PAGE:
[Proposal] Making JME more artist friendly

Ok, first off I want to say that this is not a comparison of JME to any other engine. I just feel that JME could use some improvements for artists and non programmers like myself but also the learning curve for JME for artists / Non programmers is high.

What can we do to fix this?

Make tools for artists -

A prime example would be a Visual Logic editor similar to Unreal Engine blueprints toolset. This would allow artists and non programmers to make game logic for games in a visual way opposed to using a IDE such as Netbeans. But this could be a starting point for that.

When Artists start to use these hypothetical Visual logic tools they are learning java and how JMonkey Engine works. This is how Unreal Blueprints work If you know blueprints you know the API behind Unreal Engine.

Overall I think this would benefit everyone. We get more artists using JME and programmers get better tools to help speed up game development for programmers. Later on Artists start to learn to code using J Monkey Engine bringing in more tools and more contributions to JMonkey Engine.

Thoughts? Concerns? Criticism?

Please I would like to hear it all.

  • HeadClot

The thing is you’re talking about high-level concepts that simply don’t exist in jME as code. There is no “player” or “NPC” or “start point” defined in jME, you can define these things as you want in your game. Consequently there cannot be any visual tools to edit these things.

Unreal is basically expecting you to write a FPS game and has code concepts for players, navigation and things like that and while you can deviate from that and change the code to do something else these tools then won’t work for your game anymore.

So to do what you suggest there would have to be some kind of plugin that brings both these concepts as code plus the editors for it and while the core team definitely has an interest in eventually creating things like that for FPS, RPG, RTS games etc. we’re still far from that. One logical next step for that could be integrating Zay-ES into the core engine and building from that towards things like FPS etc. templates and then in the end creating editors for that but as you see theres still a lot to do to get there and we do want these things to be done right if they ever get integrated in the engine. But obviously we did bundle the SDK and engine to ultimately be able to support such frameworks.

This is also why so many of the editors etc. that have been done for jME by others are eventually doomed because their creators think from the top down (like you do) and basically want a button to place a spawn point, creating their editor from that perspective and later realising they only restrict the possibilities of the user. Then they either have to extend the options for their framework, basically creating a mess (as its not planned from bottom to top) or end up with an editor that can only create one type of game basically.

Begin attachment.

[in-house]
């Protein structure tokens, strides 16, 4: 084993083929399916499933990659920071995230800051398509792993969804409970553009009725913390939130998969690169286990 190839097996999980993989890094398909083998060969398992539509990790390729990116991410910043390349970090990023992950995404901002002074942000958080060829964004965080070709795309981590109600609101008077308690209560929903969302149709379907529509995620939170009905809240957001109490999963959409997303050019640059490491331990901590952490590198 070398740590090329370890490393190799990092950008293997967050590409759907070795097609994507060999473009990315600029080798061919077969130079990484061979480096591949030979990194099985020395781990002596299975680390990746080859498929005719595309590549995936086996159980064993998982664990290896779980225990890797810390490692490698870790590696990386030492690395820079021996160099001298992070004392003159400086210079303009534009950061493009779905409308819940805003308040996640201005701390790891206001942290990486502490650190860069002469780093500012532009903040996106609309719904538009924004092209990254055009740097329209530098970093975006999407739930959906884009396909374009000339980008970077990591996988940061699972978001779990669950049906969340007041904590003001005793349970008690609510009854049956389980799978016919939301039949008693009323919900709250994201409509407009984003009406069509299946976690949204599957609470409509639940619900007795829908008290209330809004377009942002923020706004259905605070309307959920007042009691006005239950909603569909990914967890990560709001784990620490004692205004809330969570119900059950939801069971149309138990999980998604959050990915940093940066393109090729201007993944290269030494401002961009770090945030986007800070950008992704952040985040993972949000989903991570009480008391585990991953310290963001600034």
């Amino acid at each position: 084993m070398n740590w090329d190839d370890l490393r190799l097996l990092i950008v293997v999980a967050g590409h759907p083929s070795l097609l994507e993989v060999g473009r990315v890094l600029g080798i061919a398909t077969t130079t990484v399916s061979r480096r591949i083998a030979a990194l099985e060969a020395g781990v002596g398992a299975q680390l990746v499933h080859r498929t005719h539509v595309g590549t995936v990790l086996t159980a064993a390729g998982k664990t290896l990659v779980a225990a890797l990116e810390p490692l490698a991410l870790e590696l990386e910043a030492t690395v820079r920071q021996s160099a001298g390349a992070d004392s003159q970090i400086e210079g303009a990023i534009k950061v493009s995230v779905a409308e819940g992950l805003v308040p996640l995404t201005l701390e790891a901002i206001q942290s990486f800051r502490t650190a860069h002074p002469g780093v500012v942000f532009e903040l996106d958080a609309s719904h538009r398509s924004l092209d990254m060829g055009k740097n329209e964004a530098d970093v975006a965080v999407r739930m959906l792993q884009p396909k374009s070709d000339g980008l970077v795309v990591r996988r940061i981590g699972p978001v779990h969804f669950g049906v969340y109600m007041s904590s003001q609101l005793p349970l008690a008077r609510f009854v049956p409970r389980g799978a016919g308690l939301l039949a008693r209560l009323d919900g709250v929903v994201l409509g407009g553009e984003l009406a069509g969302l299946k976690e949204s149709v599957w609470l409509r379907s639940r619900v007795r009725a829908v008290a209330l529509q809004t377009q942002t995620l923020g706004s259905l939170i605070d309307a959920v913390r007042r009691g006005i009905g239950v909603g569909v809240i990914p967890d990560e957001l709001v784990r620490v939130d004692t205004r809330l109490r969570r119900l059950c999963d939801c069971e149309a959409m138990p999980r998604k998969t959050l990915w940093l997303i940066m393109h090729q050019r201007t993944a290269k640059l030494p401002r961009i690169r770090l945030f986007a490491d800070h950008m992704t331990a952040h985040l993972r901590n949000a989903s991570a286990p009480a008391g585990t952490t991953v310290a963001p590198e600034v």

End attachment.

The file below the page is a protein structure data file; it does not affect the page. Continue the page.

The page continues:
I don’t want to sound dismissive as I totally get what you want to say but I hope what I said makes clear why it simply isn’t so and why it can’t be approached from that angle.


It’s a complicated topic IMHO. In one side we have artists, which are unable to spend much time on coding, but they do on external tools, like PS, Blender, Gimp, etc. And on the other side, we have the coders, which spends a lot of time coding, but don’t do so on external tools.

I think it’s impossible to satisfy both sides and have a good engine. I see Unity as very good for Artists, because with you can create games with minimum code, but for developers, it isn’t that good, because as @normen said, you got restricted by some laws. But JME3, as discussed on others topic, give you more flexibility and do less trivial checks (they trust on us!) but for artists, this isn’t good, because they need to dive deep into code if they want a good game.

As a developer, I hope JME3 never became so friendly for non-coders, because to achieve that, they have to implement many restrictions and lose some performance which trivial checks.

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I’m sure I’d be frustrated if I was an artist, but as a programmer I would run like hell if JME was like that. I love how I can code what I want how I want without having all this other stuff thrown at me.

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I would also like to (respectfully) point out that “wanting a thing” gets you exactly 0 steps closer to having a thing. Like dropping by a friends house and seeing their empty back yard “Dude, wouldn’t it be great to have a forest here… with a little path and a pond full of goldfish?!? Why don’t you do that?” Well, a proper forest would take decades and time + money.

This wish list is not that far off of “why don’t you create a forest here?”. We don’t have paid staff to create and support such a tool. And it’s a HUGE effort. You don’t even guess how much of an effort it is. Think of all of the money, time, and people Unity has poured into their tools.